back start next


[start] [1] [2] [3] [4] [5] [6] [7] [ 8 ] [9] [10] [11] [12] [13] [14] [15] [16] [17] [18] [19] [20] [21] [22] [23] [24] [25] [26] [27] [28] [29] [30] [31] [32] [33] [34] [35] [36] [37] [38] [39] [40] [41] [42] [43] [44] [45] [46] [47] [48] [49] [50] [51] [52] [53] [54] [55] [56] [57] [58] [59] [60] [61] [62] [63] [64] [65] [66] [67] [68] [69] [70] [71] [72] [73] [74] [75] [76] [77] [78] [79] [80] [81] [82] [83] [84] [85] [86] [87] [88] [89] [90] [91] [92] [93] [94] [95] [96] [97] [98] [99] [100] [101] [102] [103] [104] [105] [106] [107] [108] [109] [110] [111] [112] [113] [114] [115] [116] [117] [118] [119] [120] [121] [122] [123] [124] [125] [126] [127] [128] [129] [130] [131] [132] [133] [134] [135] [136] [137] [138] [139] [140] [141] [142] [143] [144] [145] [146] [147] [148] [149] [150] [151] [152] [153] [154] [155] [156] [157] [158] [159] [160] [161] [162] [163] [164] [165] [166] [167] [168] [169] [170] [171] [172] [173] [174] [175] [176] [177] [178] [179] [180] [181] [182] [183] [184] [185] [186] [187] [188] [189] [190] [191] [192] [193] [194] [195] [196] [197] [198] [199] [200] [201] [202] [203] [204] [205]


8

(Cloudy), + J>(ralny), = 1

Although historic generalization exists concerning the outcome of an event, a specific current market situation may alter the probabilities. Bayes theorem combines the original probability estimates with the added-event probability (the reliability of the new infonnation) to get a posterior or revised probability,

Ft original and added-event) P(added-event)

Assume that the price changes P(up) and P(down) are both original probabilities and that an addedevent probability, such as a crop report, inventory stocks, or money supply announcement, is experted to have an overriding eflect on tomonows movement. Then

and ( and > is a iDini

Ihayttb (hcorcni nnds ihe condifional probubllJI> even if 4ie ulni and marginal pruba-

when the added news indicates up. For example, if a decline in soybean planting by more than 10°o has a 90°o chance of causing prices to move higher, then

P(added-event upj =.90

P(added-event down)= .10 would be used in Bayes theorem. SUPPLY ) DEMAND

Price is the balancing point of supply and demand. To estimate the future price of any product or explain its historic pattems, it will be necessary to relate the factors of supply and demand and then adjust for inflation, technological improvement, and other indicators common to econometric analysis. The following sections briefly describe these factors.

Demand

The demand for a product declines as price increases. The rate of decline is alwaj-s dependent on the need foi the product and its available substitutes at different price levels. In Figure 2-7a, D represents normal demand for a product over some fixed period. As prices rise, demand declines fairly rapidiy. D represents increased demand, resulting in higher prices at all levels.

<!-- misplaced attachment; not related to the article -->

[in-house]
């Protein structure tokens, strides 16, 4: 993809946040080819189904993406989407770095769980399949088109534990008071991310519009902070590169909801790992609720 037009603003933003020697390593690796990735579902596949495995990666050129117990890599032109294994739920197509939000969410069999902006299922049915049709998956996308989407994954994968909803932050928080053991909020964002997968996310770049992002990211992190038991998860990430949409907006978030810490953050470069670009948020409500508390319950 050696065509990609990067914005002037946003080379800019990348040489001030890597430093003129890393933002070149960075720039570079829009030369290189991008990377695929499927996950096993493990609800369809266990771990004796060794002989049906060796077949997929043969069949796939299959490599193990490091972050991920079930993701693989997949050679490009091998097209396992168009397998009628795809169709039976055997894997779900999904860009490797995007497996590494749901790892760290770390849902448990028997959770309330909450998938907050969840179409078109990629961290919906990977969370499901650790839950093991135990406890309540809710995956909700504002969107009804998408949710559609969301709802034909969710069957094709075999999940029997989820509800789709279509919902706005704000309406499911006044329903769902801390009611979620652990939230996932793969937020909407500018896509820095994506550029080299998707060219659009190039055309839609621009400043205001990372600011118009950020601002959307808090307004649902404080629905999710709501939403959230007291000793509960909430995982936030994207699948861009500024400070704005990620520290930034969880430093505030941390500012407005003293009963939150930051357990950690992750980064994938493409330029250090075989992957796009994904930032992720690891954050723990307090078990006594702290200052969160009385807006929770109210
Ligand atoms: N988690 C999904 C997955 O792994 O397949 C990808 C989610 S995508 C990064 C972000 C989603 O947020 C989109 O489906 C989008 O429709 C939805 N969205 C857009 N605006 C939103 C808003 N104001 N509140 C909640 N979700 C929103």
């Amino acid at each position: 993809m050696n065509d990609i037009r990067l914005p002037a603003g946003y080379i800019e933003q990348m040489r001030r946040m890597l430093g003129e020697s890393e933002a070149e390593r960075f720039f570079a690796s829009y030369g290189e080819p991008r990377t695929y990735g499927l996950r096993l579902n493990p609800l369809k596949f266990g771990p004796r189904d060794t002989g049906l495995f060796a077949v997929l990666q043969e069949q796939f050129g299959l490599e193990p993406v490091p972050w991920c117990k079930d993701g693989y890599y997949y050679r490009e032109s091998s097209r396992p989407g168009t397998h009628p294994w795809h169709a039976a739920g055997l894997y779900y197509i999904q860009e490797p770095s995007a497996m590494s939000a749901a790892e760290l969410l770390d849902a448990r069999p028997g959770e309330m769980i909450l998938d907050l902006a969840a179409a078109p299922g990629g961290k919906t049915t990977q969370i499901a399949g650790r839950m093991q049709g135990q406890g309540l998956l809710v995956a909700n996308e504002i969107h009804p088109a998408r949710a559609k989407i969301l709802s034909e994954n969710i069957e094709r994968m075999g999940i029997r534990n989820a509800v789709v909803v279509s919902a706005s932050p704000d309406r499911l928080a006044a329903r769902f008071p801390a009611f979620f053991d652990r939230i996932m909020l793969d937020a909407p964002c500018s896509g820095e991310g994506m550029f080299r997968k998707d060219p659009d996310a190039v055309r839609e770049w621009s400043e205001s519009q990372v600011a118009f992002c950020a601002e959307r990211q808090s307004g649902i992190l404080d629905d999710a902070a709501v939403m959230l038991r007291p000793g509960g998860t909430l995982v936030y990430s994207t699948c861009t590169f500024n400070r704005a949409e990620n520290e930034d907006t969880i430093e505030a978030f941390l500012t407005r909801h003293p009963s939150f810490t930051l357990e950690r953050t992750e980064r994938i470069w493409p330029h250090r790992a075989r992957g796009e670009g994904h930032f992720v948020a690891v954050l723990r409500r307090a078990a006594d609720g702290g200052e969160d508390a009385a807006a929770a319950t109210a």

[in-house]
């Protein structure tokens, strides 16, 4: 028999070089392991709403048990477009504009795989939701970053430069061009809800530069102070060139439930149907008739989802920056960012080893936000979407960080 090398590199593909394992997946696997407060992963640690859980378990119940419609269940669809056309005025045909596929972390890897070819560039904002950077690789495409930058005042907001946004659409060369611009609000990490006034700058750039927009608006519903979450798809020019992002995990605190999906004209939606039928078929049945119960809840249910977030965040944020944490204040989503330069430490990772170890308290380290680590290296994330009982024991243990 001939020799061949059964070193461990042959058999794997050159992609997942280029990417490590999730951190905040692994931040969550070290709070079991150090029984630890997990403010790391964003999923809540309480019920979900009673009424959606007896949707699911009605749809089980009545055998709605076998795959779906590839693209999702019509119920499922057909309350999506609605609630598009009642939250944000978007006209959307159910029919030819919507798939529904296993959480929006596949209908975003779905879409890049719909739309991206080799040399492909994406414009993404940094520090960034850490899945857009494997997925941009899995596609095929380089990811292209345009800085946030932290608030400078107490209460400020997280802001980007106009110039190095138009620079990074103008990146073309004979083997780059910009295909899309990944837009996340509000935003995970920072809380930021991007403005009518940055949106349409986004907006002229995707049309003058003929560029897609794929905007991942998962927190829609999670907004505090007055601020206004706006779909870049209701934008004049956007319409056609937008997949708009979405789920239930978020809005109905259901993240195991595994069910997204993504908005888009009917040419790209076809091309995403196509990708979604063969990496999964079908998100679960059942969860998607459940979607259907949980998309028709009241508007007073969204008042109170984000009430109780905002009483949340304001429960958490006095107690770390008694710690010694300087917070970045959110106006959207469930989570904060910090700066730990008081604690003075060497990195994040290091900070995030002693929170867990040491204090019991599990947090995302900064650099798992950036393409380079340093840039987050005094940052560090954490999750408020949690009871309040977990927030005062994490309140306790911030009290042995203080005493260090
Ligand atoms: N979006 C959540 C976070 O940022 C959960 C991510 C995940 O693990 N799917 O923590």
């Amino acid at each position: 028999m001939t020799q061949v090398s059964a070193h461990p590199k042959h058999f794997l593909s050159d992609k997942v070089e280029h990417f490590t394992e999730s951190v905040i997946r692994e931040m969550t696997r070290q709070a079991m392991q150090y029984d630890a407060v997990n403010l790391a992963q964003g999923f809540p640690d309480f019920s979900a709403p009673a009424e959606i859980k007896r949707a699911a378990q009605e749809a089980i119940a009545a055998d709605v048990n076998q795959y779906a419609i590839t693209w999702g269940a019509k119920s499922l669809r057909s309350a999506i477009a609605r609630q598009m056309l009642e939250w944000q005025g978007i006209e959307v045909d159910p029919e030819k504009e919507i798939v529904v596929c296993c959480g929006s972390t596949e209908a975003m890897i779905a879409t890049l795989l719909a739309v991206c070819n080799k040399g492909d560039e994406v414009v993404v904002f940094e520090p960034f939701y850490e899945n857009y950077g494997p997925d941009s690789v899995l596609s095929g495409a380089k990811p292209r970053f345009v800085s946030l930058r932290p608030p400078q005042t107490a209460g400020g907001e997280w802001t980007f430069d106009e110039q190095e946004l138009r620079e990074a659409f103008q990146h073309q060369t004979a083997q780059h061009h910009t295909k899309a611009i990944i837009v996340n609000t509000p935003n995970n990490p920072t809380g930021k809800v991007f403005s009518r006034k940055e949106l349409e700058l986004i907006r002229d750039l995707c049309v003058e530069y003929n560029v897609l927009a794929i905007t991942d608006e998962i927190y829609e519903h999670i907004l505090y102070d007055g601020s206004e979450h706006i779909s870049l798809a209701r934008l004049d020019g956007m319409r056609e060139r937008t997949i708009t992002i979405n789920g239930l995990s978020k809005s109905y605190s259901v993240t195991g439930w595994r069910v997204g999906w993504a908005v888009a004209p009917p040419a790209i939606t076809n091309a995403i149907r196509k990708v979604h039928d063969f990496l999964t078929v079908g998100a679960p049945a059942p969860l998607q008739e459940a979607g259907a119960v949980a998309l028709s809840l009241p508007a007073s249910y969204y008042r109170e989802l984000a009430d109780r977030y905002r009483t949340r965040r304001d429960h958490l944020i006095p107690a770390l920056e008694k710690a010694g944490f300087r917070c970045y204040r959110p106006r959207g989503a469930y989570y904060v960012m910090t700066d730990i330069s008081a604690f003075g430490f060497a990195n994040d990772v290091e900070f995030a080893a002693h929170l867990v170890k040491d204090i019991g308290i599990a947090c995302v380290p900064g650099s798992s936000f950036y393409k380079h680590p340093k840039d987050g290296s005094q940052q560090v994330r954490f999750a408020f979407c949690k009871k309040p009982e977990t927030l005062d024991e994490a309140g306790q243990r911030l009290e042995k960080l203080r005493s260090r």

Figure 2-7b represents the demand relationship for potatoes for the years 1929-1939. In most cases, the demand relationship is not a straight line; production costs and minimum demand prevent the price estimate from going to zero. On the hier end of the scale, there is a lag in the response to increased prices and a consumer reluctance to reduce purchasing even at higher prices (called inelastic demand). Figure 2-7c shows a



more representative demand curve, including extremes, where 100 represents the minimum 1 income for a producer. The demand curve, therefore, shows the rate at which a change in quantity demanded brings about a change in price.

Elasticity of Demand

Elasticity is the key factor in expressing the relationship between price and demand. It is the relative change in demand as price increases.



markiTE Ehai always

s fcir iroclud Iliai lias

LTSi III*- -41II>I>I> ;

relallve change (%) in price

The elasticity of supply, the counterpart of demand elasticity, is a positive number, because price and quantity move in the same direction at the same time.

Equilibrium

The demand for a product and the supply of that product meet at a point of equilibrium. The current price of any commodity, or any market, represents the point of equilibrium for that product at that moment in time. Fure 2-1(1 shows a constant demand line D and a shifting supply, increasing to the right from S to S.



[start] [1] [2] [3] [4] [5] [6] [7] [ 8 ] [9] [10] [11] [12] [13] [14] [15] [16] [17] [18] [19] [20] [21] [22] [23] [24] [25] [26] [27] [28] [29] [30] [31] [32] [33] [34] [35] [36] [37] [38] [39] [40] [41] [42] [43] [44] [45] [46] [47] [48] [49] [50] [51] [52] [53] [54] [55] [56] [57] [58] [59] [60] [61] [62] [63] [64] [65] [66] [67] [68] [69] [70] [71] [72] [73] [74] [75] [76] [77] [78] [79] [80] [81] [82] [83] [84] [85] [86] [87] [88] [89] [90] [91] [92] [93] [94] [95] [96] [97] [98] [99] [100] [101] [102] [103] [104] [105] [106] [107] [108] [109] [110] [111] [112] [113] [114] [115] [116] [117] [118] [119] [120] [121] [122] [123] [124] [125] [126] [127] [128] [129] [130] [131] [132] [133] [134] [135] [136] [137] [138] [139] [140] [141] [142] [143] [144] [145] [146] [147] [148] [149] [150] [151] [152] [153] [154] [155] [156] [157] [158] [159] [160] [161] [162] [163] [164] [165] [166] [167] [168] [169] [170] [171] [172] [173] [174] [175] [176] [177] [178] [179] [180] [181] [182] [183] [184] [185] [186] [187] [188] [189] [190] [191] [192] [193] [194] [195] [196] [197] [198] [199] [200] [201] [202] [203] [204] [205]